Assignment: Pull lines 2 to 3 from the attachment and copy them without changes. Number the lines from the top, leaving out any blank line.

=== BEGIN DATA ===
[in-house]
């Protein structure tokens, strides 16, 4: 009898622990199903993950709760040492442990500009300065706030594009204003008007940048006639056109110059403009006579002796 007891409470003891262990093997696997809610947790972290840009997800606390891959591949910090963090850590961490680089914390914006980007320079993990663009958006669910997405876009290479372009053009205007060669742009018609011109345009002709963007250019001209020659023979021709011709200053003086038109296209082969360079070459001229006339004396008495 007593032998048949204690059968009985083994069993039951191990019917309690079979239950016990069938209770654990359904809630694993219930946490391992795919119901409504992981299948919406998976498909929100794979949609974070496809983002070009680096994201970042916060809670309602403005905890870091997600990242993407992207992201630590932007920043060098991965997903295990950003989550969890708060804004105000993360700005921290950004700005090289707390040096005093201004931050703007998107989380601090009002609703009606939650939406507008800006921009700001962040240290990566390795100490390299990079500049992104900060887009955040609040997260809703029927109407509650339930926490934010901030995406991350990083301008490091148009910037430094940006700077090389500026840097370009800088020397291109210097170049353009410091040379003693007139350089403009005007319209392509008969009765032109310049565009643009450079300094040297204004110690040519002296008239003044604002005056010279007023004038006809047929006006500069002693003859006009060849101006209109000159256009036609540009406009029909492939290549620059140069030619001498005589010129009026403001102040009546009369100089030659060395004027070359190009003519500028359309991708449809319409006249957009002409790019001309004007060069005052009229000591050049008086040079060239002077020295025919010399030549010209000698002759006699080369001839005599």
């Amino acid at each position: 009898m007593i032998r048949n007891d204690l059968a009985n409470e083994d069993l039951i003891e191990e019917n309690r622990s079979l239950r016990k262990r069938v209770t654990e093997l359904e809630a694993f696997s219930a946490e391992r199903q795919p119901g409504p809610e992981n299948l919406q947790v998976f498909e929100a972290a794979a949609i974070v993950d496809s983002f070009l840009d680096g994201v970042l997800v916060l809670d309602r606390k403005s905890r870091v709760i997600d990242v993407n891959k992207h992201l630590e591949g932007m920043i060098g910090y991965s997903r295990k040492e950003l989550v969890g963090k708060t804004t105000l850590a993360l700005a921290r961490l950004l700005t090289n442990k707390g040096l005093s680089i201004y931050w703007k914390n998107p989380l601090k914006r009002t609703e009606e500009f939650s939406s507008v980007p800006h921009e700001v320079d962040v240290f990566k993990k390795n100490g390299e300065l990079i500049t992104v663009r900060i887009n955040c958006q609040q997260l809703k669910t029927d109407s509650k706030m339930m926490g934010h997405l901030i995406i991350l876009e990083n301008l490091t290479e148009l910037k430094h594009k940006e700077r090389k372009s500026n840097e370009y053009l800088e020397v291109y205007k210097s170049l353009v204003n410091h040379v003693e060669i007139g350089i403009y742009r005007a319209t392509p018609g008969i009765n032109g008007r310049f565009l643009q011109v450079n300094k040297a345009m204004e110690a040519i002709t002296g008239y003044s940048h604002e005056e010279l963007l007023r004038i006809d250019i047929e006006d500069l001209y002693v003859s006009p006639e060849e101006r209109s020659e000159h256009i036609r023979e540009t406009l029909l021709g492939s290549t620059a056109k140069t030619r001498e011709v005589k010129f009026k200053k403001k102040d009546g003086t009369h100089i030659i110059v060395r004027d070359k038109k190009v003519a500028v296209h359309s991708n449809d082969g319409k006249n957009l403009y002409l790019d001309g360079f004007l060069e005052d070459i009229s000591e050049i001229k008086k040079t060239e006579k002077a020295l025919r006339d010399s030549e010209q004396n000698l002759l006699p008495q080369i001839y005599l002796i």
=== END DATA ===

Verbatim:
């Protein structure tokens, strides 16, 4: 009898622990199903993950709760040492442990500009300065706030594009204003008007940048006639056109110059403009006579002796 007891409470003891262990093997696997809610947790972290840009997800606390891959591949910090963090850590961490680089914390914006980007320079993990663009958006669910997405876009290479372009053009205007060669742009018609011109345009002709963007250019001209020659023979021709011709200053003086038109296209082969360079070459001229006339004396008495 007593032998048949204690059968009985083994069993039951191990019917309690079979239950016990069938209770654990359904809630694993219930946490391992795919119901409504992981299948919406998976498909929100794979949609974070496809983002070009680096994201970042916060809670309602403005905890870091997600990242993407992207992201630590932007920043060098991965997903295990950003989550969890708060804004105000993360700005921290950004700005090289707390040096005093201004931050703007998107989380601090009002609703009606939650939406507008800006921009700001962040240290990566390795100490390299990079500049992104900060887009955040609040997260809703029927109407509650339930926490934010901030995406991350990083301008490091148009910037430094940006700077090389500026840097370009800088020397291109210097170049353009410091040379003693007139350089403009005007319209392509008969009765032109310049565009643009450079300094040297204004110690040519002296008239003044604002005056010279007023004038006809047929006006500069002693003859006009060849101006209109000159256009036609540009406009029909492939290549620059140069030619001498005589010129009026403001102040009546009369100089030659060395004027070359190009003519500028359309991708449809319409006249957009002409790019001309004007060069005052009229000591050049008086040079060239002077020295025919010399030549010209000698002759006699080369001839005599």
């Amino acid at each position: 009898m007593i032998r048949n007891d204690l059968a009985n409470e083994d069993l039951i003891e191990e019917n309690r622990s079979l239950r016990k262990r069938v209770t654990e093997l359904e809630a694993f696997s219930a946490e391992r199903q795919p119901g409504p809610e992981n299948l919406q947790v998976f498909e929100a972290a794979a949609i974070v993950d496809s983002f070009l840009d680096g994201v970042l997800v916060l809670d309602r606390k403005s905890r870091v709760i997600d990242v993407n891959k992207h992201l630590e591949g932007m920043i060098g910090y991965s997903r295990k040492e950003l989550v969890g963090k708060t804004t105000l850590a993360l700005a921290r961490l950004l700005t090289n442990k707390g040096l005093s680089i201004y931050w703007k914390n998107p989380l601090k914006r009002t609703e009606e500009f939650s939406s507008v980007p800006h921009e700001v320079d962040v240290f990566k993990k390795n100490g390299e300065l990079i500049t992104v663009r900060i887009n955040c958006q609040q997260l809703k669910t029927d109407s509650k706030m339930m926490g934010h997405l901030i995406i991350l876009e990083n301008l490091t290479e148009l910037k430094h594009k940006e700077r090389k372009s500026n840097e370009y053009l800088e020397v291109y205007k210097s170049l353009v204003n410091h040379v003693e060669i007139g350089i403009y742009r005007a319209t392509p018609g008969i009765n032109g008007r310049f565009l643009q011109v450079n300094k040297a345009m204004e110690a040519i002709t002296g008239y003044s940048h604002e005056e010279l963007l007023r004038i006809d250019i047929e006006d500069l001209y002693v003859s006009p006639e060849e101006r209109s020659e000159h256009i036609r023979e540009t406009l029909l021709g492939s290549t620059a056109k140069t030619r001498e011709v005589k010129f009026k200053k403001k102040d009546g003086t009369h100089i030659i110059v060395r004027d070359k038109k190009v003519a500028v296209h359309s991708n449809d082969g319409k006249n957009l403009y002409l790019d001309g360079f004007l060069e005052d070459i009229s000591e050049i001229k008086k040079t060239e006579k002077a020295l025919r006339d010399s030549e010209q004396n000698l002759l006699p008495q080369i001839y005599l002796i």